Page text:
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End of the Octopus Line

I'm finishing the last of my current octopus series this week. This is another behemoth: 36"x24" mixed media on stretched canvas.

In addition to vintage ephemera and fun snips from the New Yorker, I also used some handmade monoprints (gelli prints). I also included a couple of excerpts from The Octopus by Frank Norris.

Norris' octopus is not my fave cephalopod, but rather was the first part of an uncompleted trilogy, The Epic of the Wheat. It describes the wheat industry in California, and the conflicts between wheat farmers and a rail company which resulted in the 1880 Mussel Slough Tragedy involving the Southern Pacific Railroad. In the novel he depicts the tensions between the railroad and the ranchers.

["The Retribution Comet" – Editorial cartoon published in The Wasp, July 8, 1881, depicting a comet with a skull about to strike railroad tycoons Leland Stanford and Collis Potter Huntington, shown robbing the graves of the Mussel Slough victims.]

The Mussel Slough Tragedy took place in the county where I grew up in the southern San Joaquin Valley, so it resonated with me. I'd never heard about the Mussel Slough Tragedy, so I enjoyed the local history. In college, I studied Norris, starting with McTeague: A Story of San Francisco (1899), followed by The Octopus: A Story of California (1901), and The Pit (1903).

I even have a first edition of Norris' The Pit, the story of Chicago and the Board of Trade. I hold a special place in my heart for The Pit -- when I worked on a trading desk, I spent my days on phones to the traders in the pit, and spent time in the pit myself (except for that one time the guard wouldn't admit me because the slit in my skirt would divert traders' attention and stop trading, so I spent the afternoon drinking in the member's lounge.)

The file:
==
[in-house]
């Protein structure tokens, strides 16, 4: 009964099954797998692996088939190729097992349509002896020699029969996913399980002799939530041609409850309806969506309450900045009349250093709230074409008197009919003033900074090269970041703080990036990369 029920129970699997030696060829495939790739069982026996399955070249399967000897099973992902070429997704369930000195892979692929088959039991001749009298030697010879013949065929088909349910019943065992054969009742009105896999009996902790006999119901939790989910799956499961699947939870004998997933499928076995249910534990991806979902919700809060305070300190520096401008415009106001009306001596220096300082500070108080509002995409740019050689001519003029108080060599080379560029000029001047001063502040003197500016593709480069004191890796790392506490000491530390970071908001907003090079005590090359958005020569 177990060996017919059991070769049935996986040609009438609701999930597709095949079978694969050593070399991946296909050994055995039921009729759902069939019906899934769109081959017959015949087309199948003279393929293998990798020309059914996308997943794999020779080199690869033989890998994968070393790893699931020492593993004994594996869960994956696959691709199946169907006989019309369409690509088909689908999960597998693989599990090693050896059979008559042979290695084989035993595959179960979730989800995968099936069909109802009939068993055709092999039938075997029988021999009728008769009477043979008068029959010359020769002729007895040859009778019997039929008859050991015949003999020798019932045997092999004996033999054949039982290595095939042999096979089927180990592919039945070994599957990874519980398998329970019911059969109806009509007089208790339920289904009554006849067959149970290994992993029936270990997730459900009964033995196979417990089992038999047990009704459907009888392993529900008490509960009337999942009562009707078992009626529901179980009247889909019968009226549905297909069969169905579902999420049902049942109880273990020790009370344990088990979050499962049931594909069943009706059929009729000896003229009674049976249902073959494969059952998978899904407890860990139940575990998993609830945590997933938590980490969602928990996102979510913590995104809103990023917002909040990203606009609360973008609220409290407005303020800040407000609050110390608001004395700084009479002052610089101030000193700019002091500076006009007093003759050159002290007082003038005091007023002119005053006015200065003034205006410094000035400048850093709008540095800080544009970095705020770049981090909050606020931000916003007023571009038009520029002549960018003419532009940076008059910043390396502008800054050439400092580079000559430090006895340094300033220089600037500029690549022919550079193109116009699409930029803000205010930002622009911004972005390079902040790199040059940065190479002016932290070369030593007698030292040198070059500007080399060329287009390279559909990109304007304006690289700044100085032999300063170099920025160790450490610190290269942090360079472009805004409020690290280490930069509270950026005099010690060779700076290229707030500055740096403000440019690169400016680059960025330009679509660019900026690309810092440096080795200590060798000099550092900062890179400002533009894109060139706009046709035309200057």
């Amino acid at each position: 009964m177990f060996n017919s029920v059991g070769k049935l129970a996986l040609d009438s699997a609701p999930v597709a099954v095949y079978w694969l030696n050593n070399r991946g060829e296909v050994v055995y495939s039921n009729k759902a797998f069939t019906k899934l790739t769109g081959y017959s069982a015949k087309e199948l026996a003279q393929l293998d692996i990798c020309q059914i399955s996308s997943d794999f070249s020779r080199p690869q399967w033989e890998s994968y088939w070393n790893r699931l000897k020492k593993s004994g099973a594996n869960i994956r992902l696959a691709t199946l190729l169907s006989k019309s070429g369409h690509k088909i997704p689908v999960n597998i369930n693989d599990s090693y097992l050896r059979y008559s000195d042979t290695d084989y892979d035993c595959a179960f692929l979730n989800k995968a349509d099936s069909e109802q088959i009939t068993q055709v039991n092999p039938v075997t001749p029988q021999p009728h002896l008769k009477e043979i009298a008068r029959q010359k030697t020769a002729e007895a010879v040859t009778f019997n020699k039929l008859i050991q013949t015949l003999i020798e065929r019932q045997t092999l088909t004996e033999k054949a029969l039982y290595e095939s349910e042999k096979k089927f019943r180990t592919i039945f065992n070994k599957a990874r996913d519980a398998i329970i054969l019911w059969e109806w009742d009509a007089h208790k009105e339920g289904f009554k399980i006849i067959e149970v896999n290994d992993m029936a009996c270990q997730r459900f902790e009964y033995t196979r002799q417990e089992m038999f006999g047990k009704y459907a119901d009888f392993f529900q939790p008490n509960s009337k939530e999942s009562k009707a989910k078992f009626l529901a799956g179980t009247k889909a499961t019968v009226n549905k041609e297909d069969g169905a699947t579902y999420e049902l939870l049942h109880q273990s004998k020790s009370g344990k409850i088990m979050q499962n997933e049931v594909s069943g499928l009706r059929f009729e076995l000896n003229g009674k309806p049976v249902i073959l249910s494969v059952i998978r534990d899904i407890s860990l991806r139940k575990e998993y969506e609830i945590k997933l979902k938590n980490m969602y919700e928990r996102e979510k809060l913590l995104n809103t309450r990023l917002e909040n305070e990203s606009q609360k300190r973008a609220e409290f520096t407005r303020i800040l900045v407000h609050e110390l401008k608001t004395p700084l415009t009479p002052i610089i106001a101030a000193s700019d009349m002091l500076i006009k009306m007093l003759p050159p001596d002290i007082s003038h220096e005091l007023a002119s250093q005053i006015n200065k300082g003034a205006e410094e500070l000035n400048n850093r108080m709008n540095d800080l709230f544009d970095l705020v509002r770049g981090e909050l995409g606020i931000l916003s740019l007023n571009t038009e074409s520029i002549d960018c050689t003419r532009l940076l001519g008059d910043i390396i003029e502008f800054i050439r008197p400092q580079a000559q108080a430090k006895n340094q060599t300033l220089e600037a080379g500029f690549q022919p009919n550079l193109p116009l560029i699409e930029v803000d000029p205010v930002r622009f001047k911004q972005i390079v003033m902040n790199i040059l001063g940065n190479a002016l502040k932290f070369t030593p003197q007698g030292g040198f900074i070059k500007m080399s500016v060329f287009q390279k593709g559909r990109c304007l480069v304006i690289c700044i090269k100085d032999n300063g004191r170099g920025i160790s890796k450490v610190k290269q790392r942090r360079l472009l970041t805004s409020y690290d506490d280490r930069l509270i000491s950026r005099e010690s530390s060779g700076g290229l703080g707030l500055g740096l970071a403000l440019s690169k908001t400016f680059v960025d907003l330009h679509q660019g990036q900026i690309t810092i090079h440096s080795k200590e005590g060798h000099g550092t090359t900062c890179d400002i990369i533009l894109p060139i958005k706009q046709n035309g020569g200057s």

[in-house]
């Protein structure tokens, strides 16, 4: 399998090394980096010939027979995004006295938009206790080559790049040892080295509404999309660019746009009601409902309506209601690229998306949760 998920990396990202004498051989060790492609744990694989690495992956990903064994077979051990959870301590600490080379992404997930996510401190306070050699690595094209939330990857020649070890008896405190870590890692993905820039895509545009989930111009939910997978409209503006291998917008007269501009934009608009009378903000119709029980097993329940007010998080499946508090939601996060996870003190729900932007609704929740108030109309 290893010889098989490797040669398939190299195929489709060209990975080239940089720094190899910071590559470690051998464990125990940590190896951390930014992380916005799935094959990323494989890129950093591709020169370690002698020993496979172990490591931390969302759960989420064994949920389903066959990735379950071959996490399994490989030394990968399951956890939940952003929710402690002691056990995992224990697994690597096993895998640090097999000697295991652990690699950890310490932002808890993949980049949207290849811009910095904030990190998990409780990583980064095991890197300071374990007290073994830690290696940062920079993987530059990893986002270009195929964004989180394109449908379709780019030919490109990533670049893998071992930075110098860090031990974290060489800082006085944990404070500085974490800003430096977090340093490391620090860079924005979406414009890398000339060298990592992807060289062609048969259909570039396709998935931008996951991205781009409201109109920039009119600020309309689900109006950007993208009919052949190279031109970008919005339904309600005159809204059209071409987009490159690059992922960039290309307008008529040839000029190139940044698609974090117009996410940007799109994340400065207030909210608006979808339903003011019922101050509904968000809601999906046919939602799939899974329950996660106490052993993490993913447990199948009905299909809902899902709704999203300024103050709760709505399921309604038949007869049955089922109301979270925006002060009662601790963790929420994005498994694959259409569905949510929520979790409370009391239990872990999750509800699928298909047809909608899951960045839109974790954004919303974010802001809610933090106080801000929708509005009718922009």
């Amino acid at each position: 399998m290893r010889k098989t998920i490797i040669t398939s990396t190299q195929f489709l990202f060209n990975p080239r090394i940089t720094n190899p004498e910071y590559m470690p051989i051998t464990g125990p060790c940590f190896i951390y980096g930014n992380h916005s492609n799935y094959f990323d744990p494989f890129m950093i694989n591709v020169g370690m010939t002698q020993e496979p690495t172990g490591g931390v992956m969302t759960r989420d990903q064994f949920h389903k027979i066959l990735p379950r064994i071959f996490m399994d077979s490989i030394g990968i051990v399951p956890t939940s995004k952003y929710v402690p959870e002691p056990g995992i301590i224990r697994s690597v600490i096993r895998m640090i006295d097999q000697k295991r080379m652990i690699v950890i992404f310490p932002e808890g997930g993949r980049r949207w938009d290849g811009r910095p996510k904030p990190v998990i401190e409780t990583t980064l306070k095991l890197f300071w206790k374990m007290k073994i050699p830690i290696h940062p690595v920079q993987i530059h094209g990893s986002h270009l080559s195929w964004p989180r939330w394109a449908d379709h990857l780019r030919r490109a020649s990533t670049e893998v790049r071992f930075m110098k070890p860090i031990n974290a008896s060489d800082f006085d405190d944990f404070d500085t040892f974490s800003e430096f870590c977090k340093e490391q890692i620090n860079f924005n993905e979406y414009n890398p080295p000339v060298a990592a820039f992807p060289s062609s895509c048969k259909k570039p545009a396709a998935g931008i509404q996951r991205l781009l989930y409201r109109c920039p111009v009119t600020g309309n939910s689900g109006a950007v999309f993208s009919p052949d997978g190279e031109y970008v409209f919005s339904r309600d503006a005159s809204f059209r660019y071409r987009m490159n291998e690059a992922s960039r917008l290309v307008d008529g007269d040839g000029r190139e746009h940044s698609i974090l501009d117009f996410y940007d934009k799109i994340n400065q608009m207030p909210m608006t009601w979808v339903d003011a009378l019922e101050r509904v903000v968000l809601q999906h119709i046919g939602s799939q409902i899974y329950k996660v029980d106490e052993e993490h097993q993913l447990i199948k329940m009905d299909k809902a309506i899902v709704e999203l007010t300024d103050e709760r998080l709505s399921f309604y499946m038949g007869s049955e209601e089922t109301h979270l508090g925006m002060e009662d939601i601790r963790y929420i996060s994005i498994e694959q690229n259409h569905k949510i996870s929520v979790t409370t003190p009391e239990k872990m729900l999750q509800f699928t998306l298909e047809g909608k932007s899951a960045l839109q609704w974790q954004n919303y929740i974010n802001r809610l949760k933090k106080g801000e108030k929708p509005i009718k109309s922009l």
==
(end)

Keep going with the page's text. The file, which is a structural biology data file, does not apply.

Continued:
Interestingly, at that time (before everything was computerized), commerce took place in the pit exactly as it had in the book: chaos at a volume that goes to eleven. And this piece is a little chaotic, a little loud.

For this work, I used buttons and beads for the suction cups, plus a couple of surprises: coins, shells, typewriter keys, bingo tokens.

So what am I going for? When I do these mixed media works that utilize ephemera, I'm trying to create a work that will invite exploration. My previous hospitals had lovely art collections, and I remember several collages that I'd return to and spend a lot of time gazing at them, with bits of ephemera that could delight like Easter eggs. And so, I try to distribute "Easter egg delights" in my collages, finding funny text snippets and imagery that you might not really see on first viewing, but catch on the 20th viewing. Or the 40th.


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